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Table of Contents
A triple net lease, or NNN lease, is a specific type of lease used when renting a property. It usually involves commercial real estate. An NNN lease gets its name from the three categories of expenses the lessee must bear. The landlord receives lease rentals “net” of real estate taxes, insurance, and maintenance.
In simple terms, the lessee bears practically all the operating expenses related to the property. Triple net leases are popular with investors because of this. The owner does not need to bother paying property taxes, meeting maintenance costs, or paying property tax insurance. This makes NNN real estate a low-risk passive investment that can provide the owner with a stable monthly return. Additionally, investors gain if the property increases in value.
Commercial real estate owners should be familiar with two other types of similar lease structures. These are the double net lease and the single net lease. The following table will illustrate how each of these three leases differs.
Triple net lease vs double net lease vs single net lease
|Type of lease
|Expenses borne by the tenant
|Single net lease
|Double net lease
|Triple net lease
As you can see, a triple net lease passes on the obligation of making property-related payments to the lessee. Commercial real estate leases of this type can be an attractive option for risk-averse landlords as the burden of operating expenses moves to the tenant.
At this stage, it could be a good idea to examine more closely the three categories of operating expenses – property taxes, insurance, and maintenance – that the tenants are expected to bear in a triple net lease.
Property taxes are ad valorem taxes paid to the local government authority. The tax calculation is based on the property’s assessed value. These taxes are an essential source of revenue for local governing bodies. In fact, they are the biggest revenue earner for state and local governments. The money collected goes towards payments for fire and emergency medical services, sanitation, roads, and other public services.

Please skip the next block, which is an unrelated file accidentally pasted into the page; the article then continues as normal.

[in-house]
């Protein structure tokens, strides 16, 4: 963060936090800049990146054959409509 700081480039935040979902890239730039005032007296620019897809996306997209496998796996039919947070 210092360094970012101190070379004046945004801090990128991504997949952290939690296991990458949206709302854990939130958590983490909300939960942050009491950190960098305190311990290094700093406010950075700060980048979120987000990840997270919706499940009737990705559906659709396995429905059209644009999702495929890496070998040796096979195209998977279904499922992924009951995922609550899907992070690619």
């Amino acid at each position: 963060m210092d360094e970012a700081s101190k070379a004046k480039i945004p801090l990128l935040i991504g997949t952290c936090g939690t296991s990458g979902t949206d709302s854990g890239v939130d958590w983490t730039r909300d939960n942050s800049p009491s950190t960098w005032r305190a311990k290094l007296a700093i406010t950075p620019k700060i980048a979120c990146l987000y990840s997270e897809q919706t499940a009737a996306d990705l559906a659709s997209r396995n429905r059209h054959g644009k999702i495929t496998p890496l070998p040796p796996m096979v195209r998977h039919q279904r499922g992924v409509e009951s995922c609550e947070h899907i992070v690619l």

Insurance is the second category of expense that the tenant is responsible for. Commercial real estate insurance typically provides coverage against losses due to:
- Damage from floods
Triple net leases usually allow the tenant to shop for the best rates and select an insurer. This can result in big savings and better claim management in the event of an insurable event.
A triple net lease passes on the responsibility of property maintenance to the tenant. The lessee bears all or sometimes most expenses for keeping the building functional and in optimum condition.
In a commercial real estate lease, the following are some of the expenses that could be classified under maintenance:
- Electrical work
- HVAC maintenance
The lease agreement stipulates the triple net lease amount. It is a figure that is negotiated between the landlord and tenant. However, it is important to remember that the expected actual expenses form the basis for the calculation.
Landlords typically arrive at the sum payable monthly by renters by adding the amounts for annual property taxes, the insurance premium for the property, and annual maintenance costs to the base rent. This figure is divided by 12 to arrive at the monthly payment to be made by the tenant.
You should also know that while in triple net leases, the tenant is responsible for paying maintenance expenses, there are some costs that the landlord could continue to bear. For example, the commercial lease agreement may specify that the upkeep of the parking lot or landscaping would be paid directly by the landlord. Some of the other expenditures that could fall within this category are the sums related to the structural elements of the building or the costs for roof maintenance.
Here is an example that illustrates the triple net lease calculation. Consider a commercial lease with a base rent of $50 per square foot per year. The annual triple net lease rate is $14 per square foot. The following table shows how much the tenant will pay monthly to rent 2,000 square feet of office space.
Triple net lease calculation
|Base rent per square foot
|Base rent for 2,000 square feet
|Triple net lease expenses per square foot
|Triple net lease expenses for 2,000 square feet
|Total lease rate per square foot
|Total lease rate for 2,000 square feet